If you are asked to return to the office, your employer must still make sure that the workplace meets the Covid-secure guidelines.
These include, ensuring staff can socially distance, installing one-way systems where necessary and supplying hand sanitising stations.
Alan Price, CEO of HR firm BrightHR, added that employers should still take into account employees individual circumstances when asking them back into the office.
He added: “Knowing the British weather, the heatwave is likely to be over quite quickly, which means it could be shorter than the length of time it takes the employee to make new arrangements for childcare, for example, that are currently in place due to homeworking.”
What should I do if it’s too hot to work at home?
If you’re struggling to carry out your work at home because the temperature is too high you should tell your boss, said Ms Hindmarch.
It’s harder for bosses to carry out their duty of care when employees aren’t in the office, so communication is key.
They should be able to help you find a way to stay cool, even if you’re at home. This may involve carrying out a risk assessment.
“If an employee is feeling ill or worn out due to the heat an employer should encourage them to seek out medical assistance and take a break from work,” Ms Hindmarch added.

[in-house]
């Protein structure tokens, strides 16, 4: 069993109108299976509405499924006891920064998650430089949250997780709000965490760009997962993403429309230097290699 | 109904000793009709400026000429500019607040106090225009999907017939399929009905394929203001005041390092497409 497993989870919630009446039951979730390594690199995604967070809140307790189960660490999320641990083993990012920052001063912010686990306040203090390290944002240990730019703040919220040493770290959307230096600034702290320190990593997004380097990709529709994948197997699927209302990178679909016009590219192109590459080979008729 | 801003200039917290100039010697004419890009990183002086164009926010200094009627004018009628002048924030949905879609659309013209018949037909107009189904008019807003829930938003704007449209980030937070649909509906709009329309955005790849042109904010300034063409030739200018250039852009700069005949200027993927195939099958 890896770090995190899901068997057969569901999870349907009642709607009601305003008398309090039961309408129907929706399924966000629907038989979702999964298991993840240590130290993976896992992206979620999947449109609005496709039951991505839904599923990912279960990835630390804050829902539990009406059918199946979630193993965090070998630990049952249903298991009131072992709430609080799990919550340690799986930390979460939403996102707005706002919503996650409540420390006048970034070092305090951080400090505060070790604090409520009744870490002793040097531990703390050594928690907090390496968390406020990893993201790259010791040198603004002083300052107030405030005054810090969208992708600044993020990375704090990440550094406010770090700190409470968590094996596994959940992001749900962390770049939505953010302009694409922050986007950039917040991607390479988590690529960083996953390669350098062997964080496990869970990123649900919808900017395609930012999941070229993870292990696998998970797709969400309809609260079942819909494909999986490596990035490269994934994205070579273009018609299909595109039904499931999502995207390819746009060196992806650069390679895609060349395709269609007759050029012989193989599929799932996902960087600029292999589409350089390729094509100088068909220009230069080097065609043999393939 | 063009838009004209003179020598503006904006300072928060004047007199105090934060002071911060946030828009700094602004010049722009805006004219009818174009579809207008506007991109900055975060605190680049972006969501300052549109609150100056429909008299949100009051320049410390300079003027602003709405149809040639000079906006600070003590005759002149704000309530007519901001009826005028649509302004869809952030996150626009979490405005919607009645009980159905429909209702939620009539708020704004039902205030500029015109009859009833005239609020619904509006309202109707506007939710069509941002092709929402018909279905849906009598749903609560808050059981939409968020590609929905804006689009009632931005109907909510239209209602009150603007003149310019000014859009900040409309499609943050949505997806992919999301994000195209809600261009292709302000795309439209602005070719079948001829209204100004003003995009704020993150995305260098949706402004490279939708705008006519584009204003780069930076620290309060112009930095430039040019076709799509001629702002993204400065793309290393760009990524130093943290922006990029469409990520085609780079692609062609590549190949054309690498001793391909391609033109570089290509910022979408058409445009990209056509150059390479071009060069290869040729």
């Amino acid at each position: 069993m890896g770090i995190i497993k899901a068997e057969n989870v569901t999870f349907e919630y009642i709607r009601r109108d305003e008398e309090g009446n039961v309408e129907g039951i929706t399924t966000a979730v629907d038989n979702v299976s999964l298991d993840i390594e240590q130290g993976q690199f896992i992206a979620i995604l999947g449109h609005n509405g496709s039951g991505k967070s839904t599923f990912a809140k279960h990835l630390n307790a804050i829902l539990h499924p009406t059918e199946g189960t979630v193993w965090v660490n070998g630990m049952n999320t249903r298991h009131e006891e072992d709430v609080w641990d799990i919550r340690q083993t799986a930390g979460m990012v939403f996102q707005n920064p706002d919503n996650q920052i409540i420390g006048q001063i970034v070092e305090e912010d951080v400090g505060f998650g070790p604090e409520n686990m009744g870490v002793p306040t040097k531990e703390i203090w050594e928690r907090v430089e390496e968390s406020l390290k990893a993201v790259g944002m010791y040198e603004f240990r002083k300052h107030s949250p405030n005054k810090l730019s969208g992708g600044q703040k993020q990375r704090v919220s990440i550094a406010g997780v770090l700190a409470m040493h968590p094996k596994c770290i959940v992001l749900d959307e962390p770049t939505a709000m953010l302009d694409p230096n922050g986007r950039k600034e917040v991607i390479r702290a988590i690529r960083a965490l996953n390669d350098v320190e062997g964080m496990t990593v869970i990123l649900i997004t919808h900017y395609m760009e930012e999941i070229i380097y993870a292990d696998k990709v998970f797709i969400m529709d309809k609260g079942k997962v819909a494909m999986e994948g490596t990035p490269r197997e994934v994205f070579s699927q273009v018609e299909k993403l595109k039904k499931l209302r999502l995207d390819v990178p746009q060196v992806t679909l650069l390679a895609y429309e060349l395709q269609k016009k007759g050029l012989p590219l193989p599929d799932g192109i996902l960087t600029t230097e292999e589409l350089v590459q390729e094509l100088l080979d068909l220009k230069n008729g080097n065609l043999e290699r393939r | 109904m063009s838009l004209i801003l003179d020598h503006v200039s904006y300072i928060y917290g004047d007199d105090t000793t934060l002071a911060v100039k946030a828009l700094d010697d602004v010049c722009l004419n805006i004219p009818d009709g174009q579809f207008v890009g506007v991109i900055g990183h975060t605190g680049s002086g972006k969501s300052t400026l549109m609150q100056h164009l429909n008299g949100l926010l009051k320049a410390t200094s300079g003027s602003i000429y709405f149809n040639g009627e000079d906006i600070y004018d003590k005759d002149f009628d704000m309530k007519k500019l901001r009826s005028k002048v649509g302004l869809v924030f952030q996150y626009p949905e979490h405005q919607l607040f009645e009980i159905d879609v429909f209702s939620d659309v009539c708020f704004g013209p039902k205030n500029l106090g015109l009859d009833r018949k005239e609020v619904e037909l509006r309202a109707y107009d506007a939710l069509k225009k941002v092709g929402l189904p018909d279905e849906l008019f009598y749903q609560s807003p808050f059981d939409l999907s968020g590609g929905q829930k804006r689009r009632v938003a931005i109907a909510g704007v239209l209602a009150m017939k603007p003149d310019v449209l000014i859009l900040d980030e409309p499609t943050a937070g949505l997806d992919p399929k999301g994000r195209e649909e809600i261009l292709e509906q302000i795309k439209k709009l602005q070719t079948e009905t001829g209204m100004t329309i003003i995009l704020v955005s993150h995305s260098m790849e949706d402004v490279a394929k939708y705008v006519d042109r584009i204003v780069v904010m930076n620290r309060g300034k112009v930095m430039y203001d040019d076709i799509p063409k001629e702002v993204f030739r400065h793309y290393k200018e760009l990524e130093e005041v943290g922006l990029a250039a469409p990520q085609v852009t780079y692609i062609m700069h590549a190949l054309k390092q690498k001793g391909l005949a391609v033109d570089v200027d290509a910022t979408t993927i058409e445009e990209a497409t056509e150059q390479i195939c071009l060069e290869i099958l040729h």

Employees are encouraged to speak to their union or other workplace representative if their bosses aren’t providing support.
Michael Newman, partner at Leigh Day solicitors, previously told The Sun employees may struggle to bring an employment claim due to their work place being too hot.
But he says you would have a claim if you’ve been unfairly dismissed after refusing to work due to unsafe conditions, or if you’ve had pay docked as a result.
If you’ve worked from home this year – even for a day – you may be able to claim a working from home tax rebate worth up to £125.
Working from home rules could be lifted on June 21 under stage three of the Government’s coronavirus road map out of lockdown.
However, there are reports this could be delayed by another month due to the sharp rise in the Indian variant.